Metropolitan

331 (78.4) c

71

<0.001

    Rural

88 (20.9)

29

 

SEIFA score

Mean: 1049.8; SD: 87.2

Mean: 1000.0; SD: 100.0

<0.01 d

Age groups

Proportion of children in each age group in study sample

Female e

Male e

Total e

 6 year-olds

16

17

33

 7 year-olds

19

20

39

 8 year-olds

18

23

41

 9 year-olds

19

20

39

 10 year-olds

19

14

33

 11 year-olds

29

29

58

 12 year-olds

28

20

48

 13 year-olds

19

16

35

 14 year-olds

19

18

37

 15 year-olds

8

8

16

 16 year-olds

8

11

19

 17 year-olds

9

7

16

 18 year-olds

4

4

8

a statistical differences between study group and state population (from Victorian summary statistics, where p ≥ 0.05 indicates that the groups have similar distributions for the variables (determined using chi-squared statistics); b language spoken at home - n = 81 missing data; c n = 3 missing data; d the distribution of SEIFA scores for the study participants and the State population data were compared using a One-Sample Wilcoxon Signed Rank Test; e indicates number in each age group for male and female children and the total number. F = female; M = male; SD = standard deviation; SEIFA = Socio-Economic Index for Area

Summary data for each participation domain, stratified by gender and age, are presented according to the five activity types in the Additional files 2, 3, 4, 5 and 6. The results of the curve estimation for the total dataset and when data were stratified by gender are presented in Table 2. Variation in the diversity and enjoyment scores for the five activity types was found across age, with relative stability in intensity, frequency and preference (Fig. 1). Visual inspection of Fig. 1 shows a pattern of changing diversity scores mirrored in the enjoyment scores, suggesting a relationship between enjoyment and number of activities undertaken in a particular activity type. Across each activity type, there was less variation in preference, intensity and frequency scores suggesting relative stability in these variables across the age range of 6 to 18 years (see Fig. 1).
Table 2

Curve estimation and regression coefficients for the overall diversity scores by activity type and gender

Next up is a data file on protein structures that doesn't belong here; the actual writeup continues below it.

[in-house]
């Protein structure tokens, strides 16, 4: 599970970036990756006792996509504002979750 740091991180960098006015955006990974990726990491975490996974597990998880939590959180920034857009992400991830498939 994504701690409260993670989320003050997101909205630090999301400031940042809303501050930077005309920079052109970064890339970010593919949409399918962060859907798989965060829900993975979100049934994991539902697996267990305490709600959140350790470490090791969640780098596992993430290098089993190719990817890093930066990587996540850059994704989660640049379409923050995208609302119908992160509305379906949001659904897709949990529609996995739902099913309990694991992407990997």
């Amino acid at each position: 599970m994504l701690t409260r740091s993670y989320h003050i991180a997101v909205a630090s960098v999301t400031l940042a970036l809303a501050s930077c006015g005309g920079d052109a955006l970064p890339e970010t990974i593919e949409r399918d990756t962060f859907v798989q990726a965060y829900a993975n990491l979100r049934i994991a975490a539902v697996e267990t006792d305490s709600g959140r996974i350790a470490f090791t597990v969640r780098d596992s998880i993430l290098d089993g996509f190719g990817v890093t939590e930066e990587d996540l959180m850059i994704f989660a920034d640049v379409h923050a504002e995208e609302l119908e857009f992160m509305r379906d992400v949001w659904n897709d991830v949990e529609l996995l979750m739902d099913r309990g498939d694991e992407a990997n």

Activity type

Model type

Overall model

Comparison between genders

     

Males

Females

  

β (SE β)

p a

R2 (p b)

β (SE β)

p a

R2 (p b)

β (SE β)

p a

R2 (p b)

Recreational

Linear

         
 

   Age

-0.42 (.03)

<.01

.26 (<.01)

-0.41 (.05)

<.01

.24 (<.01)

-0.41 (.05)

<.01

.29 (<.01)

 

   Constant

12.78 (.39)

  

12.34 (.57)

  

13.16 (.51)

  
 

Quadratic

         
 

   Age

-0.16 (.23)

.49

.27 (<.01)

<0.01 (.33)

.99

.25 (<.01)

-0.26 (.31)

.40

.29 (<.01)

 

   Age2

-0.01 (.01)

.26

 

-0.02 (.01)

.20

 

-0.01 (.01)

.62

 
 

   Constant

11.44 (1.24)

  

10.17 (1.79)

  

12.37 (1.67)

  

Active-physical

Linear

         
 

   Age

-0.03 (.04)

.43

<.01 (.43)

<-0.01 (.05)

.98

<.01 (.98)

-0.06 (.05)

.24

.01 (.24)

 

   Constant

5.69 (.42)

  

5.69 (.60)

  

5.72 (.58)

  
 

Quadratic

         
 

   Age

1.25 (.24)

<.01

.07 (<.01)

0.97 (.34)

<.01

.04 (.01)

1.51 (.34)

<.01

.11 (<.01)

 

   Age2

-0.06 (.01)

<.01

 

-0.04 (.02)

<.01

 

-0.07 (.02)

<.01

 
 

   Constant

-1.02 (1.30)

  

0.58 (1.84)

  

-2.44 (1.81)

  

Social

Linear

         
 

   Age

0.05 (.03)

.09

.01 (.09)

0.10 (.05)

.04

.02 (.04)

0.02 (.04)

.68

<.01 (.68)

 

   Constant

6.97 (.35)

  

6.05 (.53)

  

7.81 (.42)

  
 

Quadratic

         
 

   Age

0.76 (.20)

<.01

.04 (<.01)

0.89 (.30)

<.01

.05 (<.01)

0.72 (.25)

<.01

.04 (.02)

 

   Age2

-0.03 (.01)

<.01

 

-0.04 (.01)

<.01

 

-0.03 (.01)

<.01

 
 

   Constant

3.25 (1.09)

  

1.87 (1.63)

  

4.17 (1.36)

  

Skill-Based

Linear

         
 

   Age

-0.08 (.031)

<.01

.02 (<.01)

0.01 (.04)

.89

<.01 (.89)

-0.16 (.05)

.01

.05 (.01)

 

   Constant

3.93 (.36)

  

2.36 (.41)

  

5.38 (.54)

  
 

Quadratic

         
 

   Age

0.59 (.21)

<.01

.04 (<.01)

0.53 (.23)

.02

.02 (.07)

0.77 (.32)

.02

.09 (<.01)

 

   Age2

-0.03 (.01)

<.01

 

-0.02 (.01)

.02

 

-0.04 (.01)

<.01

 
 

   Constant

0.44 (1.13)

  

-0.40 (1.27)

  

0.55 (1.72)

  

Self-Improvement

Linear

         
 

   Age

-0.03 (.03)

.25

<.01 (.25)

0.03 (.04)

.46

<.01 (.46)

-0.08 (.04)

.02

.03 (.02)

 

   Constant

5.59 (.31)

  

4.41 (.43)

  

6.68 (.39)

  
 

Quadratic

         
 

   Age

0.28 (.18)

.12

.01 (.11)

0.45 (.24)

.06

.02 (.16)

0.20 (.24)

.40

.03 (.04)

 

   Age2

-0.01 (.01)

.08

 

-0.02 (.01)

.08

 

-0.01 (.01)

.24

 
 

   Constant

3.98 (.98)

  

2.17 (1.34)

  

5.23 (1.28)

  

a p-value for individual coefficients in the model. b p-value for the model itself

Fig. 1